Friday, August 27, 2021

Q & A with Bumdog Torres

Bumdog Torres is a photographer and videographer based in Los Angeles.

BA: Where are you exactly? Do you have a good place to do computer stuff, or are you on a phone? I know you're in LA., just curious about the logistics.

BT: Currently I have a place in Hollywood. The city gave it to me because of COVID. I didn’t want it but I needed a place to work out of. I’m on a computer right now.


Can you give me some basic background. Where/when did you grow up? What has been your journey since? How did you first get interested in photography? I know that's a lot to cover. Maybe just hit the highlights.


I grew up in LA. I was mainly interested in movies, and movie composition, not still photography. I was inspired to take selfies because of Vivian Maier. That’s what started it.


You saw the Vivian Maier movie?


No not yet. I saw the original news piece from Chicago describing how that guy found her works. When it first came out.


Oh yeah. What a strange story. I love her pictures. I think the fact that she influenced someone several decades later indirectly is pretty fascinating too. So you weren't shooting self portraits at all before discovering her?


No, I never had a still photo camera before, just video cameras.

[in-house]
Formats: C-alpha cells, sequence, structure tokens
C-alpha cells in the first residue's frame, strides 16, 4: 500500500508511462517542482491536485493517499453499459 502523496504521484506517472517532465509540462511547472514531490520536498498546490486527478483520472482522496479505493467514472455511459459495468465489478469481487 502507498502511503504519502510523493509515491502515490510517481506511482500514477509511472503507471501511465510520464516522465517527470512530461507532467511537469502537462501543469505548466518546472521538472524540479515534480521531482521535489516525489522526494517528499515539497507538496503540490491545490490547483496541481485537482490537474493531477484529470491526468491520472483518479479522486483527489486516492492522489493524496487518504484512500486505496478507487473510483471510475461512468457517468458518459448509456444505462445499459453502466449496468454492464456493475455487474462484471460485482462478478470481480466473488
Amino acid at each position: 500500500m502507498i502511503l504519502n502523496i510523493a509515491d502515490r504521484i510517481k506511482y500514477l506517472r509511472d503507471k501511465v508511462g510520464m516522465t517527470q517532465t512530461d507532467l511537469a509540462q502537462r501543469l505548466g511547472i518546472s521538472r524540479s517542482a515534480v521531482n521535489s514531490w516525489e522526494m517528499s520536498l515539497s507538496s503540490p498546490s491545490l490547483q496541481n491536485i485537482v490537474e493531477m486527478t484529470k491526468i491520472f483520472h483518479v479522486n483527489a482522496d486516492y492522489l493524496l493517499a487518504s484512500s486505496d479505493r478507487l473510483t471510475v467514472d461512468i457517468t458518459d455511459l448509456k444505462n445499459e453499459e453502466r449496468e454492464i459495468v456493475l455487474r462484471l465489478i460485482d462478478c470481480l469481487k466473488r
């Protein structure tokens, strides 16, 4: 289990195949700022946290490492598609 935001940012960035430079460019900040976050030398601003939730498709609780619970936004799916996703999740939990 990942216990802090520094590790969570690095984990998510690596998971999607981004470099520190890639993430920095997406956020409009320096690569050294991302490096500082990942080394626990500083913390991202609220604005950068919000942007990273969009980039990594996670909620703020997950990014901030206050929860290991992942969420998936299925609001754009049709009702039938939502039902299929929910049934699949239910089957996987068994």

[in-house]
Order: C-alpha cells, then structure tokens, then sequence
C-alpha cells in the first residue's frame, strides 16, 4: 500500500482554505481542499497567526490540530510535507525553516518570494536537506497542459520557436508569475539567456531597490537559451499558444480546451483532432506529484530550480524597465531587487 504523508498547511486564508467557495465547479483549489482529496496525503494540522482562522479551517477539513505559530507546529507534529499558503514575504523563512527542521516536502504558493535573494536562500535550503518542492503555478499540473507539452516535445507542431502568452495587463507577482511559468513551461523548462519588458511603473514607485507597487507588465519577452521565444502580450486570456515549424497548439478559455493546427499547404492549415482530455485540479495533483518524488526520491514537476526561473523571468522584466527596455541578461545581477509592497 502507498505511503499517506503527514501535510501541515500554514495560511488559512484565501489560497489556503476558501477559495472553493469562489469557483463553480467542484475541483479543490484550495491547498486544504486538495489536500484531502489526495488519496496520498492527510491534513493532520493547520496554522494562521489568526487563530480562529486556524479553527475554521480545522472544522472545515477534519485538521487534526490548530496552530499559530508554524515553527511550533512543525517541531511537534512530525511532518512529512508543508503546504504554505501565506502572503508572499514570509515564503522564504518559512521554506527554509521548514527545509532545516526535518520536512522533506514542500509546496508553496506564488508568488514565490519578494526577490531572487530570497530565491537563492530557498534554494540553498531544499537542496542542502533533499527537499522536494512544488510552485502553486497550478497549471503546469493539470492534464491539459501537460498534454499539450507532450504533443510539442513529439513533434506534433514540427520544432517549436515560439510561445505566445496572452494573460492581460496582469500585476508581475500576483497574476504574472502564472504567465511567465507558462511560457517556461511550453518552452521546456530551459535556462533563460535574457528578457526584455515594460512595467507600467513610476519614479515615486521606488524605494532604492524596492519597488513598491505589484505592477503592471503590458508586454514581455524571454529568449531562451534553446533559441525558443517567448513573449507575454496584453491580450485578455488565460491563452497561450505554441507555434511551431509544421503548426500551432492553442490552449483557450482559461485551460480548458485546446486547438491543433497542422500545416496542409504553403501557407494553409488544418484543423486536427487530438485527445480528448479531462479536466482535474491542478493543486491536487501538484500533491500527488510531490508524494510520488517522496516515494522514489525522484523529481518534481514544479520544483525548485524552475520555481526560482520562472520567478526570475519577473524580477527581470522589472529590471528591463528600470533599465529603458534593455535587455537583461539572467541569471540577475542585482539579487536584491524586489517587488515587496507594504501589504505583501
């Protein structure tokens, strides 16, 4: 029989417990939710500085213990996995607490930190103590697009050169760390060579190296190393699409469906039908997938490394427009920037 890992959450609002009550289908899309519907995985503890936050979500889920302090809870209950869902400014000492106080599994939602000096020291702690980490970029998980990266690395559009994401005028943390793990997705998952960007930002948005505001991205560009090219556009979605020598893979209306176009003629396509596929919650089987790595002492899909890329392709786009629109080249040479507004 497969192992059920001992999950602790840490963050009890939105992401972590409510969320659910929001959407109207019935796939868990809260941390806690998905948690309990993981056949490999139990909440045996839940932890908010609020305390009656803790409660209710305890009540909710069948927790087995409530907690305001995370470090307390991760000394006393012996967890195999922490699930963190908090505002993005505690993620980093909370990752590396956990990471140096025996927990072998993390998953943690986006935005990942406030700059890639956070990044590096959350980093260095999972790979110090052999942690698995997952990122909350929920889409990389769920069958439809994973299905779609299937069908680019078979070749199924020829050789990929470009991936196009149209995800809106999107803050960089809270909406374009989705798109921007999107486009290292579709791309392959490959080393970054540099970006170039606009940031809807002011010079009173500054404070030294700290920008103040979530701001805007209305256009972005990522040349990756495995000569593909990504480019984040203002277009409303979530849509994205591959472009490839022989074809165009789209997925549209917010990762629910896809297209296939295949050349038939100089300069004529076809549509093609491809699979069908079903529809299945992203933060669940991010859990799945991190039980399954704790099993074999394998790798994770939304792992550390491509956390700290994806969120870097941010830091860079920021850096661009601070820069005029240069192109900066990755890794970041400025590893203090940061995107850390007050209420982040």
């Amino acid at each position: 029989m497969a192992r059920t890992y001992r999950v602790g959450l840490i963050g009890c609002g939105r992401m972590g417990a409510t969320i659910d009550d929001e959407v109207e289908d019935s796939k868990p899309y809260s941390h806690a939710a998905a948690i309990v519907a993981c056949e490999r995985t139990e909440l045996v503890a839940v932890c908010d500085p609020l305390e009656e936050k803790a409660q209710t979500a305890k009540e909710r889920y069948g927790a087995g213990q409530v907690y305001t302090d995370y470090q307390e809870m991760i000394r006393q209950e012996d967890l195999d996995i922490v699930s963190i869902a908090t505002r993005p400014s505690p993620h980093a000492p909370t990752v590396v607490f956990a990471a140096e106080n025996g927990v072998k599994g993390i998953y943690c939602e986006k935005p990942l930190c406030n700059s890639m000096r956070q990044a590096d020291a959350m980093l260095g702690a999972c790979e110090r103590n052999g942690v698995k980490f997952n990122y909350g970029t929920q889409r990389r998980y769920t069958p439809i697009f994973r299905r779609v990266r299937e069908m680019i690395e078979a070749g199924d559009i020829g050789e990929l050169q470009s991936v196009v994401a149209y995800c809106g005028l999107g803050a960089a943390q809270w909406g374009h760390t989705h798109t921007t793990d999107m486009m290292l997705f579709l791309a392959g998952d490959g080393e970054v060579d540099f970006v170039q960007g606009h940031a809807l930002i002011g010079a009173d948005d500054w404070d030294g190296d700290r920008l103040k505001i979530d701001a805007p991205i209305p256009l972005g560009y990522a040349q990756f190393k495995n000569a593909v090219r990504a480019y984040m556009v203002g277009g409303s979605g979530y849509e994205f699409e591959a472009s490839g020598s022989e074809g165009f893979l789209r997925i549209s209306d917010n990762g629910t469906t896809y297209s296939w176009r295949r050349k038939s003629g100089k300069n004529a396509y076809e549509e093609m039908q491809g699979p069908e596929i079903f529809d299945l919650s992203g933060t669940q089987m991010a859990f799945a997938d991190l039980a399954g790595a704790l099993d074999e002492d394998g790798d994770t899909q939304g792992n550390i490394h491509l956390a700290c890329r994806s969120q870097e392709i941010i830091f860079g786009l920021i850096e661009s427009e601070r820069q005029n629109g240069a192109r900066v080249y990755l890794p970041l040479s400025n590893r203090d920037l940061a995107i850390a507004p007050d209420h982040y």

Wait, still? You mean the stuff on IG is from video cameras?



In 2014 I bought an iPhone 4s off the streets and started taking selfies. After a couple of years a friend gave an old Sony point and shoot, and I started taking video again of friends. But then I started taking out frames of them as still photos. My earliest portraits are actually video, with the frames taken out.


What was it about selfies that attracted you? I'd love to ask the same question to Vivian Maier but not possible,


They were easy to do, and like I said Maier did them so well I was inspired to do the same. But the iPhone back then didn’t take good portraits of people, so I stuck to selfies.


Well wherever you go, you always have yourself available as a model. So there's that. But I'm guessing there was some deeper reason. Was it a way to study yourself? Or find out more about yourself in some way?


No, I was living on the streets and it was just a hobby. Finding mirrors in the trash and alleys and shooting in them.


Did you shoot other stuff through mirrors at the time?


No, what could I shoot?


You can shoot anything in a mirror.


I wasn’t aware of that.



Have you heard of this book of mirrors? It's pretty awesome.


Ah, naw. I’m not a good looking guy, but I know I have a LOOK.


Is anyone good looking?


Next question.


I mean, Brad Pitt or Kim Kardashian. What do they see when they look in the mirror? The aesthetics kind of go out the window when you're doing selfies. It's more about self analysis, I think


Never thought of it like that.


How did you manage all the photos your were taking during this time? Did they stay on your phone? Or did you print or store them somehow?